Which is the worst problem in the church: infecting feminism, or infecting chauvinism?

Answer: Both/and.

Yet if anyone, even subtly, presumes that Christians are only vulnerable to one error, they’ll overcorrect and end up buying into an equal-opposite caricature-icon.

One possible result of over-feminized Christianity (slightly modified for illustrative purposes).

1. ‘The Church is too feministic!’

Result in reality: Creeping chauvinism. We neglect Christ’s sacrifice for His Bride, the Church, and the Father’s nurturing care that is reflected in women who are created in His image. Among humans, we see women’s domain as only the home, and set men on higher spiritual pedestals. In the case of organized “Biblical patriarchy,” this leads even to viewing men as intercessor-priests of their houses, edging aside the only Mediator.

Result in fiction: Stories that treat women as silly and frivolous, while the men handle real spiritual struggles. I don’t see this in Christian novels, especially speculative stories, but if certain male-driven caricature-icons prevail (more on that later), it may happen.

2. ‘The Church is too chauvinistic!’

Result in reality: Creeping feminism. We neglect the Bible’s references to God with masculine pronouns, Jesus’s God-Manhood, and the wrath, holiness, and justice that God does exhibit. On a human level, men don’t have a clue what they’re supposed to do, only what they’re not; just as with women under the “too-feministic” paradigm, men’s lives become only a long series of antis. They don’t lead in their families or churches.

Result in fiction: Stories that treat men as weak or irrelevant, while the women handle real spiritual struggles. I haven’t seen this in speculative novels, but it does seem more common in female-centric Christian fiction. (Queue arguments we’ve all already heard.)

Though I’m by no means immune to either of these extremes, I do wonder sometimes how come people feel a need to elevate one sex while devaluing the other.

Can we not have God-honoring real lives and superior stories when all are considered humans created in God’s image, different but equal?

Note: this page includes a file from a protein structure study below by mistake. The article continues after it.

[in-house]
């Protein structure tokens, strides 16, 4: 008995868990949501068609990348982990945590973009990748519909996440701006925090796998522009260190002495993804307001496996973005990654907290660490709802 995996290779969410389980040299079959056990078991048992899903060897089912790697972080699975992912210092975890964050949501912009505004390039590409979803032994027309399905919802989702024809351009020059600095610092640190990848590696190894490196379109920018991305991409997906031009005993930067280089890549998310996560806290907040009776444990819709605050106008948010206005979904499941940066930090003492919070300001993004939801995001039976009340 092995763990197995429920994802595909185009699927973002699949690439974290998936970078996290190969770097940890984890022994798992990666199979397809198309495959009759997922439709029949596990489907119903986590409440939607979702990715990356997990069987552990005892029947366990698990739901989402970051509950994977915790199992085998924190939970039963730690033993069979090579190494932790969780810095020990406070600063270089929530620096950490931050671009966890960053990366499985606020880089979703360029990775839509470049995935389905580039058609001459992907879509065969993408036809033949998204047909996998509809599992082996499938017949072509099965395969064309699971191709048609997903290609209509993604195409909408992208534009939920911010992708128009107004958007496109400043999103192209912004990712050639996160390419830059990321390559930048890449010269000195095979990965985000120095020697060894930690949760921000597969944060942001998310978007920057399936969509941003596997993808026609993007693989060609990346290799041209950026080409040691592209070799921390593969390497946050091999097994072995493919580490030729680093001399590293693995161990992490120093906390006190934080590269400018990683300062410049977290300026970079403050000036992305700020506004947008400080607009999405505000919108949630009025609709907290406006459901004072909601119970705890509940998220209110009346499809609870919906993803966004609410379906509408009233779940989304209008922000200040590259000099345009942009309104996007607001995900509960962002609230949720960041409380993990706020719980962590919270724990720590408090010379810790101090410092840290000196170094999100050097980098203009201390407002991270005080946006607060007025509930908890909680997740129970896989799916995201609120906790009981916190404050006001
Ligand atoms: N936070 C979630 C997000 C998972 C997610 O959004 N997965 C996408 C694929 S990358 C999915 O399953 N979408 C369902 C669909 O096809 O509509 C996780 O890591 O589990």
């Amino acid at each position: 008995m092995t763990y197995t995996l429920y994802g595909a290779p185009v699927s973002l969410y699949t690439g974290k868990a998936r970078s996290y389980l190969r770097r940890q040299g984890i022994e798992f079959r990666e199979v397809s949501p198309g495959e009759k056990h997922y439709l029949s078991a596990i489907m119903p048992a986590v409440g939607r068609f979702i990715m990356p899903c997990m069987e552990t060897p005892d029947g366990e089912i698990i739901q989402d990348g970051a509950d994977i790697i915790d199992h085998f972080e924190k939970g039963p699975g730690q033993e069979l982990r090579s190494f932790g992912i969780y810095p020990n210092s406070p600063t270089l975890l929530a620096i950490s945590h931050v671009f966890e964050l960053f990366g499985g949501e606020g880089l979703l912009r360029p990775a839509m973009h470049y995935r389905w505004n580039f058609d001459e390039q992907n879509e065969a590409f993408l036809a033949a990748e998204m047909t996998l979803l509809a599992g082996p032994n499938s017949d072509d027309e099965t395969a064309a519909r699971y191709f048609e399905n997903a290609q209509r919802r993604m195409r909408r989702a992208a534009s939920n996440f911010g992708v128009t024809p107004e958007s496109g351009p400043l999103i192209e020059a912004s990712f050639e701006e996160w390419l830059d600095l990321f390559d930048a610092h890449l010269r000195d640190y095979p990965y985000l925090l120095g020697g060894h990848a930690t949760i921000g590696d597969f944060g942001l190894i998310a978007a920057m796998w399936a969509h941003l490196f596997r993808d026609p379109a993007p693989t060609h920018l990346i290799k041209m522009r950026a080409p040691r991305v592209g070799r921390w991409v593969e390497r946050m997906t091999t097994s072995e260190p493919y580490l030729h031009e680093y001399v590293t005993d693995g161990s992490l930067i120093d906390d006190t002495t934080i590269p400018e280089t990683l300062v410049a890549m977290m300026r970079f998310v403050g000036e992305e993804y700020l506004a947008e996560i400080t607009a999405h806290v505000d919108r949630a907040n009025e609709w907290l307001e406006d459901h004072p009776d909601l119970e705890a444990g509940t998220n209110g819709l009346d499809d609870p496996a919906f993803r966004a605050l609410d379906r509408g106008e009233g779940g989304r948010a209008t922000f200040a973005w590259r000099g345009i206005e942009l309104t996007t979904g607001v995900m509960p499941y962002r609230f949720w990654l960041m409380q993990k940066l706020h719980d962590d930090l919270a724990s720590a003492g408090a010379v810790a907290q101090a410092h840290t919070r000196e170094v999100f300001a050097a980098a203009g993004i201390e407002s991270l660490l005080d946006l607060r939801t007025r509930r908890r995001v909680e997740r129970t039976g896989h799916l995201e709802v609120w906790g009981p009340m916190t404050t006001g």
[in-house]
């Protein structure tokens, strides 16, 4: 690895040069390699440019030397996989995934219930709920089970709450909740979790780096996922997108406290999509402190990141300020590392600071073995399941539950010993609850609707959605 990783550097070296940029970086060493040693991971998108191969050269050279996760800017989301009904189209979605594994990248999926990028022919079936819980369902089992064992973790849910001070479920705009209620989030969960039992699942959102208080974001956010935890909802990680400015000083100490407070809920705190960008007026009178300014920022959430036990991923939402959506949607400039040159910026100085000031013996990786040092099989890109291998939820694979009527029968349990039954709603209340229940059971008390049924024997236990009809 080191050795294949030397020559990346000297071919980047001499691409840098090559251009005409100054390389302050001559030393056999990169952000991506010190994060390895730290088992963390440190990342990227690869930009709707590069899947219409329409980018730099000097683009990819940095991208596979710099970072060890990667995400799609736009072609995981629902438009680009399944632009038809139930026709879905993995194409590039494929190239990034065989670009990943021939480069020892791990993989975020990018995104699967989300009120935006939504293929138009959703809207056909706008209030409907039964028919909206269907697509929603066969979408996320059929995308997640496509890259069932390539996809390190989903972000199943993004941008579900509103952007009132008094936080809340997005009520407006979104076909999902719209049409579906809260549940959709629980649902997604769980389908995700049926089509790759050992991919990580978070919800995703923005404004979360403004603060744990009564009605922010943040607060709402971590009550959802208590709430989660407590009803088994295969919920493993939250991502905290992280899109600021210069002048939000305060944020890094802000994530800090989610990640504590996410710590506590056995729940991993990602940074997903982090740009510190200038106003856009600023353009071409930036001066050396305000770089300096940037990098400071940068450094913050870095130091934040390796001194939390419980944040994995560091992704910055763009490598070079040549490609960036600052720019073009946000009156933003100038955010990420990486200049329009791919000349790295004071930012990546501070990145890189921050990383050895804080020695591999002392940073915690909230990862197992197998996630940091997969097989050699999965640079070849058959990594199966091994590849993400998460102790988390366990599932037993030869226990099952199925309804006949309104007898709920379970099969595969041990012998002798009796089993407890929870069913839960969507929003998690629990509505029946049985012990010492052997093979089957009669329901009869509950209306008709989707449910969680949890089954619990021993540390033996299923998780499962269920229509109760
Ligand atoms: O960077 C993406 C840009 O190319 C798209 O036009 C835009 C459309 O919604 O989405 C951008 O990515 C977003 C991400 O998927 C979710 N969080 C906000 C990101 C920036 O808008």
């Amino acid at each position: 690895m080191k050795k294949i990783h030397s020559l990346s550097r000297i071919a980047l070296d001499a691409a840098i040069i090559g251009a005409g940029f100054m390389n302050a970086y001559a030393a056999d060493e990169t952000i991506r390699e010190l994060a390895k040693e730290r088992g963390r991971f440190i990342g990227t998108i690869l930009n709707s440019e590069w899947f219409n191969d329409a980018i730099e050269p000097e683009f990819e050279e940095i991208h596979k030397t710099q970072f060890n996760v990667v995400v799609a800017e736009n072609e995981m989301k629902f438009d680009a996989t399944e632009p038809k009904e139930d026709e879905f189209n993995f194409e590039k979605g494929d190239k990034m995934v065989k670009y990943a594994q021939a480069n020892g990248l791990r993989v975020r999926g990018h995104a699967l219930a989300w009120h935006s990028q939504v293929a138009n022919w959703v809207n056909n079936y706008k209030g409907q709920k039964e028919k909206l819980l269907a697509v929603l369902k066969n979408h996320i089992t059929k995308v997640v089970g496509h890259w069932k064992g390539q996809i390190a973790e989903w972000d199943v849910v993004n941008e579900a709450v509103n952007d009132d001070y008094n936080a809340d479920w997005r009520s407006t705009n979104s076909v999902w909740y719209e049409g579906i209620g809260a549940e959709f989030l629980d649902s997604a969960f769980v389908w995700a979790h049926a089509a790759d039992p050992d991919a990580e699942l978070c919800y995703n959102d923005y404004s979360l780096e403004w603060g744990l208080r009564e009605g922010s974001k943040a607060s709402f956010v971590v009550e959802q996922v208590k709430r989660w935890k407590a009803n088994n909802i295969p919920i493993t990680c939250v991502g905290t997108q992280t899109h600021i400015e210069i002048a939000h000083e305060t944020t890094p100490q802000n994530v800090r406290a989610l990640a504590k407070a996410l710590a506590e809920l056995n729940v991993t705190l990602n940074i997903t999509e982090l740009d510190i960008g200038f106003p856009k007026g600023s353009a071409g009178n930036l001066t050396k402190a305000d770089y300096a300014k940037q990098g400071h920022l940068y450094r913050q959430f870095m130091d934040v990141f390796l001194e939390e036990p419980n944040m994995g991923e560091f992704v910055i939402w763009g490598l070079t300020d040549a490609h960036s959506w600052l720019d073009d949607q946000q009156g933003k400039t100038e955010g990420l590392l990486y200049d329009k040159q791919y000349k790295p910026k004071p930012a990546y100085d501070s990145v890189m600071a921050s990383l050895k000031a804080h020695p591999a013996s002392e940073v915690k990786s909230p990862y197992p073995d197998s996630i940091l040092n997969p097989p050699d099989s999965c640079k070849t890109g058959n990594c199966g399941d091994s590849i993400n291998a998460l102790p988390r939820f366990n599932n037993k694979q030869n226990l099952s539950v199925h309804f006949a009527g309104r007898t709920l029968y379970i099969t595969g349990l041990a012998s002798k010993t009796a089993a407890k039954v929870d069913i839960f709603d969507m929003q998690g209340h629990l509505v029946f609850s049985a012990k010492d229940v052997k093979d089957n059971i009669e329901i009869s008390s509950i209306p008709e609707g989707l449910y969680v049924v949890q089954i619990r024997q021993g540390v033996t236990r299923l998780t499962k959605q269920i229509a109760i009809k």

Particularly in fiction, don’t readers often dislike stories in which other heroes are made weaker so the favored character stands out? Wouldn’t he be an even better character if equally strong characters, with diverse abilities, surrounded him, even followed him?

Maybe you’ve recently read a novel, Christian or otherwise, that seemed to echo some of these caricature-icons — either feministic or chauvinistic. With your own beliefs and background, how did that make you feel? How could that story have been improved? And how do you believe these improvements could aid readers, Christian or otherwise?

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Lostariel
Guest

Yes, males next week!

Matt Mikalatos
Member

Hey Stephen–

I don’t know if I’m misreading what you’re saying here, but I don’t see how the TNIV is an example of feminism. If anything, the reaction against it appears to be either (charitably) a misunderstanding of semantic shift in language or (uncharitably) an inflexibility of thought or (really uncharitably) straight out sexism.

Pronouns referring to God or Jesus weren’t changed… it was the “generic male” pronoun, which historically has been used as an inclusive term for both genders, but has, over time, ceased to do that for everyone which were changed. 

I don’t see a feminist ideal in play when “men” is replace by “people” when
people is what was meant.

Maybe it’s poor translation, or too early in the semantic shift to make the change, I think you could make an argument for that. To call it “ugly feminism” is going too far in my opinion.  The translators are just trying to make sure that women are included when the language is inclusive. And the fact is that because of the shifts in English in some places, that not everyone picks up a Bible and reads “him” as synonymous  with “him and/or her” or “them” or “man” as synonymous with “humanity.”